Driving iTunes with Scheme, with a fold tutorial and a Haskell book

In this pretty detailed tutorial, Jim Ursetto puts his Cocoa/Chicken bridge to work. Jim noticed that some of his music files were forgotten by iTunes, and wanted to reimport them without losing any metadata. His article

documents my attempt to do just that by building an application in Chicken Scheme, using the bindings to Objective-C and Cocoa provided by the objc egg. It’s targeted at the intermediate Scheme programmer, who may have some experience with Cocoa. It may also be useful to a beginner looking for examples of an interactive development process, and to a non-Scheme user for the same reason.

Jim has taken the time to document also the program’s design and coding processes, so you’ll not only learn about Cocoa or how to use the Scheme bridge, but also about property lists parsing, symlink creation or exception handling. In addtion, you will have the chance of looking over a fellow programmer shoulder having fun for a while.

Programming in HaskellIt’s a long read, but a very good one. And just in case you don’t get to the end, don’t miss Jim’s last recommended reading: a tutorial on the expressiveness and universality of fold, by Graham Hutton. Graham, by the way, happens to be a Haskell and functional programming erudite and professor, so you may be interested in his publications, including the forthcoming book Programming in Haskell, whose first five chapters are available in PDF here.

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Counting by lambdas

One of the nice things about functional languages is that you’re closer to the mathematical underpinnings of computer programming. Now, maybe you don’t like maths, but then you’ll have to learn to live with a necessary evil, for trying to be serious about programming without taking the plunge into abstract thinking is like wanting to be an astronomer without writing down a single equation. In my experience, both in the industry and as a CS teacher, the ability of abstraction is the most useful and, unfortunately, hardest to find quality when it comes to programming.

Structure and interpretation of computer programs I entered the functional programming world some years ago through a golden gate: SICP. It was an amazing journey full of magical moments: recursion, higher-order functions, generics, lazy evaluation, metacircular interpreters, compilers… a journey i have reedited many times afterwards… i still watch a SICP lecture now and then instead of taking my TV to the repair shop.

Among those moments, one that i specially recall is my first encounter with Church Numerals. I remember staring blankly for quite a while to the code in exercise 2.6:

(define zero (lambda (f) (lambda (x) x)))

(define (add-1 n)
(lambda (f) (lambda (x) (f ((n f) x)))))

And then something clicked in, and i’ve been amazed ever since. Of course, Church numerals are just the tip of the iceberg: from there i went to learn Lambda Calculus, and realized that there were powerful and deep principles at play underneath that fun hacking hobby of mine.

Things can get pretty hairy from here. If you think that the above lambda tricks are old hat and not worth such a fuss, take a look at the impressive fireworks of Oleg’s with Lambda Calculus, Scheme and Haskell, including negative numbers, substraction and division: i’m sure you will find them much more fun.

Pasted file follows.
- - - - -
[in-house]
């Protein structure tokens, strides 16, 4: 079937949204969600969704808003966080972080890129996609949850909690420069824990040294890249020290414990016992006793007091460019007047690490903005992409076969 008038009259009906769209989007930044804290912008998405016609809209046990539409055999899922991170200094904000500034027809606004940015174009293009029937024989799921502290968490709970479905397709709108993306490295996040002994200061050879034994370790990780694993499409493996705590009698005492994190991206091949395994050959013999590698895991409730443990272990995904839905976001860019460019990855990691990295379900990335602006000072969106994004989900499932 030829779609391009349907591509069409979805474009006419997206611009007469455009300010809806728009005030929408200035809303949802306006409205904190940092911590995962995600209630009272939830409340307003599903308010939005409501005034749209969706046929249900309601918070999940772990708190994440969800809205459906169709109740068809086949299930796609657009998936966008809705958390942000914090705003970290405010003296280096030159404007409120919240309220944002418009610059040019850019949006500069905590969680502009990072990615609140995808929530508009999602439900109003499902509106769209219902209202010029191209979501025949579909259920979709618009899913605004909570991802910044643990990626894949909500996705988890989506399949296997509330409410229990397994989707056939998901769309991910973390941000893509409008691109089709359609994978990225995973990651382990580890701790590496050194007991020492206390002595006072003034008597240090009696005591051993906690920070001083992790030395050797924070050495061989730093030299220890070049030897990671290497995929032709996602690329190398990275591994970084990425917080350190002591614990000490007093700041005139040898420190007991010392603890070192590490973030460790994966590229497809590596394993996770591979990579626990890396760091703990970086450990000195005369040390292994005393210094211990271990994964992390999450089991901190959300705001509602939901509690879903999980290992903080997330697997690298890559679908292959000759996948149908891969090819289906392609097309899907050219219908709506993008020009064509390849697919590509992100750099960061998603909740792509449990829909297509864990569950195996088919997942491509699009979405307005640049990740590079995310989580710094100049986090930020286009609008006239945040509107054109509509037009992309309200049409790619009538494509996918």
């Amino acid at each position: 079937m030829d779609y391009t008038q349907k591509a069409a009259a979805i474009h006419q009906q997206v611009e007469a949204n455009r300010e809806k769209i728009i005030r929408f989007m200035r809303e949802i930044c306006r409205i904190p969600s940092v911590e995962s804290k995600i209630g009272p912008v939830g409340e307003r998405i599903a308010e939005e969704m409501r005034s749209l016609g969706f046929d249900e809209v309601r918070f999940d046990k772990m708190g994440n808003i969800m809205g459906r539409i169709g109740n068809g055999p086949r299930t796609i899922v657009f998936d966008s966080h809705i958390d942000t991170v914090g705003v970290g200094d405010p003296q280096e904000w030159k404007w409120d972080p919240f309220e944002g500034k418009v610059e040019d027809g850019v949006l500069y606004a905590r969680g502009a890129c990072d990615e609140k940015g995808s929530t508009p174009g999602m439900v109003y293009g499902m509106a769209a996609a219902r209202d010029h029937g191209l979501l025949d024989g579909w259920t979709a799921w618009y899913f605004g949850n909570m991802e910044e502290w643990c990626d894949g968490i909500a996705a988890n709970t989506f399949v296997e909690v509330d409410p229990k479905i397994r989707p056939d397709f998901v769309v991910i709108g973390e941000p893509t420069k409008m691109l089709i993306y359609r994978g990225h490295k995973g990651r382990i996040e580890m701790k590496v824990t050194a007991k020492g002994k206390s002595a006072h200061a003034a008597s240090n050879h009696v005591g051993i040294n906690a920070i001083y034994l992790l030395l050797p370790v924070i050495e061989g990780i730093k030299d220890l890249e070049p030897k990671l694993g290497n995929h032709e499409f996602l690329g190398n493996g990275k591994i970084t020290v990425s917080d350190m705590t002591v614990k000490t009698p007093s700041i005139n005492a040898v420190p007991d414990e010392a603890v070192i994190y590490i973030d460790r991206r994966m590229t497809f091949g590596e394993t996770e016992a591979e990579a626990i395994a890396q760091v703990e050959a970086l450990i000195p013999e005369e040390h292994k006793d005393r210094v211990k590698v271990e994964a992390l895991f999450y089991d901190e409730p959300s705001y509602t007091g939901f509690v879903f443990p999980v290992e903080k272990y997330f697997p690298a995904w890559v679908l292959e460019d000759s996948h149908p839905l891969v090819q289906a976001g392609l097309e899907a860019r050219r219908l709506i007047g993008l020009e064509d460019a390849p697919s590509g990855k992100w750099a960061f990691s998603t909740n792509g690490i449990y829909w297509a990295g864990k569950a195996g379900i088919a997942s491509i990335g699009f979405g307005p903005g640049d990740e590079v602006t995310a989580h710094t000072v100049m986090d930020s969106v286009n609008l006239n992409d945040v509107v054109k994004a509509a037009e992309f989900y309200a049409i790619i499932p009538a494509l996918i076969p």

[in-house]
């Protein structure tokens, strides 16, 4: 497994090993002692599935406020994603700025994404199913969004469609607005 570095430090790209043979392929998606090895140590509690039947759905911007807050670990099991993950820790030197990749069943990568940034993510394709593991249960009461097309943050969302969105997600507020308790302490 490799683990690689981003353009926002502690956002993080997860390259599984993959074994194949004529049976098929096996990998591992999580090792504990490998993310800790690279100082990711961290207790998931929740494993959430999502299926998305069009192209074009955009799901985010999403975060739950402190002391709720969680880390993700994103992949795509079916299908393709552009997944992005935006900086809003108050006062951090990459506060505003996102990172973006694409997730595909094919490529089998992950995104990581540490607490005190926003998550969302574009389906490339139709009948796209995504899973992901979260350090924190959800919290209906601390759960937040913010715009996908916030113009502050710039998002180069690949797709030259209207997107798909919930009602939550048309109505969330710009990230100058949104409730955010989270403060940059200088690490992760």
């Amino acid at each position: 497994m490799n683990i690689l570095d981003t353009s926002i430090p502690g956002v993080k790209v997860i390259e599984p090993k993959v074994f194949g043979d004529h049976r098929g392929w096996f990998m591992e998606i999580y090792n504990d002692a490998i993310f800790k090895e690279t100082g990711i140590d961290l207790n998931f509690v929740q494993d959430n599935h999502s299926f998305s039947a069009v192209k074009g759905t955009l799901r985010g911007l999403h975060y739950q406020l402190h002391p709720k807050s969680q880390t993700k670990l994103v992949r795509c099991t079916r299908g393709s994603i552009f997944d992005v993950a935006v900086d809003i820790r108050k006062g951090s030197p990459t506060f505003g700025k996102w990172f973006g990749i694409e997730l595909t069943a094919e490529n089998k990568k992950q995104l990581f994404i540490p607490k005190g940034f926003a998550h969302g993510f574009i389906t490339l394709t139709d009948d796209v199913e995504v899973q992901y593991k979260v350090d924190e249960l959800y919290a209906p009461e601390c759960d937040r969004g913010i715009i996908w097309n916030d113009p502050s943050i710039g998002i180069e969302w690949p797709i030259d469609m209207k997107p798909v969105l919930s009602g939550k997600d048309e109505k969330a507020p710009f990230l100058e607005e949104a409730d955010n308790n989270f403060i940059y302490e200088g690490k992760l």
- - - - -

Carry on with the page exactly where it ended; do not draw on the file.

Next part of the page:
But if you’d rather follow a gentler path through this magic, the better introduction i’ve read is Chris Hankin’s An Introduction to Lambda Calculi for Computer Scientists. Or, if you prefer online stuff, this javascript-enabled lambda tutorial. From there, you can go to… well, to many places. For instance, McCarthy’s original paper on Lisp, or any of the Lambda Papers by Steele and Sussman. And of course, if you want to get to the very marrow of it, Barendregt’s Shorter introduction to the lambda calculus (free PDF), and the definitive The Lambda Calculus, its syntax and semantics will keep you busy for quite a while. Enjoy!

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Faster and smaller Haskell, with a pointer to Qi

Haskell is one of those languanges i keep an eye on, accumulating links and books in my maybe/someday task list (the other forerunner in there being Smalltak). To be fair, i’ve actually read a couple of tutorials and books, but, for some reason or the other, it never sticks in (a minor nit that, in the long run, ends up being a hurdle is that, unlike Smalltalk’s, i find Haskell’s syntax ugly).

Haskell has a long list of features that make it an excellent, and sometimes unique, language. Some of them i miss in Lisp, like (built-in) pattern matching a la ML or currying, which fits like a glove in a functional programming style (if you’re in maths or physics or for some other reason play a lot with tensors, you’ll be currying all the time). As an aside, some months ago i noticed that i am not the only one to miss these features in Lisp: Lambda Associates‘s Qi extends Lisp precisely in those directions (and then more).

Another fun feature of Haskell is laziness (but we have that in Scheme too). On the one hand, it provides the means for extremely elegant constructions, like e.g. circular, infinite data structures. On the other hand, it poses lots of challenges when it comes to evaluate and/or guarantee time and space requirements for your programs. I just found and article entitled Making Haskell programs faster and smaller which makes an in-depth analysis of these (potential) problems, with solutions, that may help you in your Haskell adventures. My unqualified opinion is that i prefer the Scheme way: call by value by default, with call by need, well, when needed.

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